For me, Family Day at NYCFC began with babies and baptisms and ended in a barroom.
To be clear, I’ve never really been big on things like “family day”. Even when I was a kid – it wasn’t like my folks waited for one to bring me out to a game. (What did we wait for? We waited until my hero, Gordon Banks, and his Ft. Lauderdale Strikers made their way to the old Giants Stadium to take on the original Cosmos. Because yeah, I’m that old.)
Or maybe it’s because my kids don’t care about soccer, or sports at all really. Thus the idea of bringing them to Yankee Stadium had about as much appeal for any of us as a weeklong cost-accounting seminar at the Moline Holiday Inn. And anyway, one of them lives in the Big Easy and the other was on stage at Lincoln Center so it wasn’t going to happen even if we wanted it to. And we didn’t. Which was fine.
Or maybe it’s because it’s not like Yankee Stadium is a “family-free zone” during any other match. Frankly, the number, style, class, ethnicity, organization and make-up of the families I’ve seen at home games since I started covering NYCFC would have boggled the mind of someone even slightly less cosmopolitan than myself.
But that got me thinking. Maybe I was looking at this the wrong way around. Maybe there were other ways to define “family” – ways that New Yorkers have been doing for centuries actually. And maybe that was what we really celebrating.
So I stood myself a dram at Stan’s (where you will find me before and after most home games), and I thought about what I’d seen at Family Day at NYCFC.
It’s a Family Affair: Family Day at NYCFC
Your family in the stadium.
I don’t care if you’re a season ticket holder. I don’t care if you come to one game a year. I don’t care if you come to one game in your life. When you’re in the stands, your section is your family. You come, you cheer, you live and die by the passes and the runs and the saves and the goals. You stand (or sit or lean or whatever) beside people you barely know but to whom you will be bonded for life in a second by something inexplicable that you both witnessed. Something that you will never forget, something that amazed you. Something that you will tell your friends about for as long as you have friends. But you won’t have to tell the people you sit next to. Because they were there with you. And that makes them family.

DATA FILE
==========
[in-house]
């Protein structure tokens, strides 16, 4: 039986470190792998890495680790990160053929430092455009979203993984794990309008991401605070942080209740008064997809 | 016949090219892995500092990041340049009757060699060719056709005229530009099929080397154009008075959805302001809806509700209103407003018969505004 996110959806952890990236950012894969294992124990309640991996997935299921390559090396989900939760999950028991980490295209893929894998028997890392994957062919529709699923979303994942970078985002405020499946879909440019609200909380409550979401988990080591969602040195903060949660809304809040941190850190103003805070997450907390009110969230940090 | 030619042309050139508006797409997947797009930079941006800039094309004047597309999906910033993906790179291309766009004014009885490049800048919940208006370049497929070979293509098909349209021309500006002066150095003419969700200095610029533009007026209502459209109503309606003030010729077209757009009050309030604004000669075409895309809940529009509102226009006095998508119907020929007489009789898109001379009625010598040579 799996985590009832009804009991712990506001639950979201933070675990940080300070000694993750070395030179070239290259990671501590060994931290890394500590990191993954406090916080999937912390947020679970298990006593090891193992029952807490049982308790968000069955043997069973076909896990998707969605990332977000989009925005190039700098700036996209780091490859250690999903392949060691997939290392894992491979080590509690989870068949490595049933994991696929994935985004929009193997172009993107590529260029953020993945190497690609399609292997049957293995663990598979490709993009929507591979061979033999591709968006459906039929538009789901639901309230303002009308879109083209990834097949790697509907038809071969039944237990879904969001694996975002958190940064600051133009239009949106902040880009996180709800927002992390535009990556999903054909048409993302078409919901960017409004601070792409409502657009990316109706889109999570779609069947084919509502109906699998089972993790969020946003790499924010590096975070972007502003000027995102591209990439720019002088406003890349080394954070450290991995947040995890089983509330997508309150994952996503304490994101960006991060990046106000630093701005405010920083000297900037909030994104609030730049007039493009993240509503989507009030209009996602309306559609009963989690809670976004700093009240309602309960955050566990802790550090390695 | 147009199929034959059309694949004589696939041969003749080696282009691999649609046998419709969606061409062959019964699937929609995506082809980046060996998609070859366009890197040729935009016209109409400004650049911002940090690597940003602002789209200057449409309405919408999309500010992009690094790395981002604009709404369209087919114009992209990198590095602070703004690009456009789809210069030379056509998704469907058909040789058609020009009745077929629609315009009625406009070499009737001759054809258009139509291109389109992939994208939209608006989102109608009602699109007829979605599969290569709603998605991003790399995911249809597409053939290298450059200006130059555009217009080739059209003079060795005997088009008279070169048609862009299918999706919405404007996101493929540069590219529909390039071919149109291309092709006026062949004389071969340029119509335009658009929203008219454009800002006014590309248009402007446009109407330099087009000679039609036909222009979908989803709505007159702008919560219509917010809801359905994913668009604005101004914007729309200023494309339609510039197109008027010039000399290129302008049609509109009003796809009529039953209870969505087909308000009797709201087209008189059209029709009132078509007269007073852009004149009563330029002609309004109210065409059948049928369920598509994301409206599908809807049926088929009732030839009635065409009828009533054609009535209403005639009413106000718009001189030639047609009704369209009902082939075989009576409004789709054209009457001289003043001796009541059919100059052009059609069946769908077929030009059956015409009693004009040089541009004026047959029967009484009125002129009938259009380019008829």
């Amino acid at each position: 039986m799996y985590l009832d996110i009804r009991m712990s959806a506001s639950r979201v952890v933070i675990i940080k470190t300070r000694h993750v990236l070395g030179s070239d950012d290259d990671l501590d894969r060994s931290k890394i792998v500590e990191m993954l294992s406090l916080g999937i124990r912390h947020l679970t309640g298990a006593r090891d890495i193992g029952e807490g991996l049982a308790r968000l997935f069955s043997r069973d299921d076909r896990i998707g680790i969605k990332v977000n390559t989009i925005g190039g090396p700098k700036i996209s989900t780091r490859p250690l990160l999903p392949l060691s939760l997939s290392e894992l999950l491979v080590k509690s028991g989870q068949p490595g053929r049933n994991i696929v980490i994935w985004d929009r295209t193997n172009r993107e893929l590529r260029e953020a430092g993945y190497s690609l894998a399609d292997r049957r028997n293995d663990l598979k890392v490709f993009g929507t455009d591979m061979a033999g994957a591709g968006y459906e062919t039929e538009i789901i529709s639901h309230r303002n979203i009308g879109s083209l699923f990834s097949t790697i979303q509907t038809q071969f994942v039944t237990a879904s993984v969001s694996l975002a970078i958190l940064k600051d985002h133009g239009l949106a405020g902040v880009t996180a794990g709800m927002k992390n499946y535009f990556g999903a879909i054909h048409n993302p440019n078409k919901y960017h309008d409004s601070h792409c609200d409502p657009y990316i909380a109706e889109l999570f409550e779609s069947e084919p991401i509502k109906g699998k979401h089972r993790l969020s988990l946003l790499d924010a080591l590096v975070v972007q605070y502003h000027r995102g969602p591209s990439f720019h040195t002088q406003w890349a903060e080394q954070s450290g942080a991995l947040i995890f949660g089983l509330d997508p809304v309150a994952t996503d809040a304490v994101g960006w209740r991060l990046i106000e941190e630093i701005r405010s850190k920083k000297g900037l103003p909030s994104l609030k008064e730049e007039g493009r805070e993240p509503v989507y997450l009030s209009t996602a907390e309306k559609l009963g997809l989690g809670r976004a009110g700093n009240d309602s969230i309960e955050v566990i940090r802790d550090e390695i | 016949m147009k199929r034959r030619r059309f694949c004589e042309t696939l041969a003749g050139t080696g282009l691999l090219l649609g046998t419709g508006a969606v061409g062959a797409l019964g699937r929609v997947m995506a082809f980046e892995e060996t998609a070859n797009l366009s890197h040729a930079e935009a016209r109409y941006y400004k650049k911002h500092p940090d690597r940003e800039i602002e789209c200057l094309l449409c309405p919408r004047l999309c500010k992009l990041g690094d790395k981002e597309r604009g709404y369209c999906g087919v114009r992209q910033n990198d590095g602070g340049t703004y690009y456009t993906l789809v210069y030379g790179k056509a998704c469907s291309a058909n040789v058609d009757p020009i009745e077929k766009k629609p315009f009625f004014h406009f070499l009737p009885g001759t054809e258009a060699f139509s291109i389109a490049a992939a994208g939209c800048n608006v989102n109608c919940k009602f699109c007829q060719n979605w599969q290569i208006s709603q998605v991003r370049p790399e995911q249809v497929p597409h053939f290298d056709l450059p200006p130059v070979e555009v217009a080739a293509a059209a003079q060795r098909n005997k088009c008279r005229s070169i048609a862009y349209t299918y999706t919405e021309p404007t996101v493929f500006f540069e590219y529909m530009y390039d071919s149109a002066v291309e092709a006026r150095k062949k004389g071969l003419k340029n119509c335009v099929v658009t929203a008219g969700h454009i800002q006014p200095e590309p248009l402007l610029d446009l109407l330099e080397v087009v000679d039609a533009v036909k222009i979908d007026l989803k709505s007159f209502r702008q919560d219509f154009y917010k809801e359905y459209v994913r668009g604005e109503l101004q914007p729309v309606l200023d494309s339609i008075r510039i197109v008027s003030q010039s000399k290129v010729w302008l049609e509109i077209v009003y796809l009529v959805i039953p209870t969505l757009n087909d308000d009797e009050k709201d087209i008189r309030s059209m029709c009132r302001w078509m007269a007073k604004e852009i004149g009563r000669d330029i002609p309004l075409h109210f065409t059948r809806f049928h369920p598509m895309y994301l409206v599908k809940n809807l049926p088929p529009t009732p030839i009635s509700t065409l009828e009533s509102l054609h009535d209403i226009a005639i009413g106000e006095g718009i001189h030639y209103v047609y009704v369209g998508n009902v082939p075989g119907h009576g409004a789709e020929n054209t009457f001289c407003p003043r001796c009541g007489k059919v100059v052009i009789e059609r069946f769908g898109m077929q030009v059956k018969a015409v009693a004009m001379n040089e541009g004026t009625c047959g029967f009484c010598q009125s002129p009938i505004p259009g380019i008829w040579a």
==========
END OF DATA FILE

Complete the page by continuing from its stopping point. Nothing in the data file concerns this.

Your family in blue.
There’s another family that isn’t limited to the five or six people around you (or in the case of my brother and I in Section 29, the 50 or more – because we tend to get loud). There’s the family you discover out in the world, beyond the confines of pitch and stadium. The guy you see on the Union Square platform wearing the David Villa shirt. The car ahead of you on the LIE with the NYCFC sticker. The woman with the NYCFC scarf in Penn Station in December. The person who lights you up in one of the NYCFC Facebook groups. The patrons of the bar you just discovered arguing about an NYCFC podcast you listen to. The literally tens of thousands of people you don’t know and are never likely to who live and die by the same lineup changes, the same formation decisions, the same wins and losses that you do. You don’t know their names, and they don’t know yours. But they are your family too.
Your family on the pitch.
I’ve talked to these guys after the games. Newsflash: They know you. Not by name, of course. But by sight. And certainly by sound. And they see you around New York. That’s why they stop along the rope line at Gate 2 to talk and take pictures. To discuss the last game and talk about the next. Win or lose. Healthy or injured. In a hurry or at their leisure. English or Español. Now think about that for a second; when other athletes are letting their bodyguards hustle them by a back door to their Escalades, these guys are talking to you. Why? Because you’re family.
We are One
Look, “Family Day at NYCFC” may just be a marketing tactic. A way to bundle some tickets and coupons and create a little noise about a game that might not draw as well as, say, the New York Red Bulls. And hey, I’m a marketing guy. I get that.
But what’s not a marketing tactic is the bonds that are made across politics, ethnicities, languages, religions and creeds. Those really do exist, and never has it been more important that they do. And as a marketing guy, I get that too.
Will NYCFC win tonight? I don’t know. Will they win on Wednesday at Rio Tinto? Or on Saturday in Orlando? I don’t know that either.
But will we still be a family, regardless, when they come back to the Bronx against New England? Of course we will.
Because that’s what families do.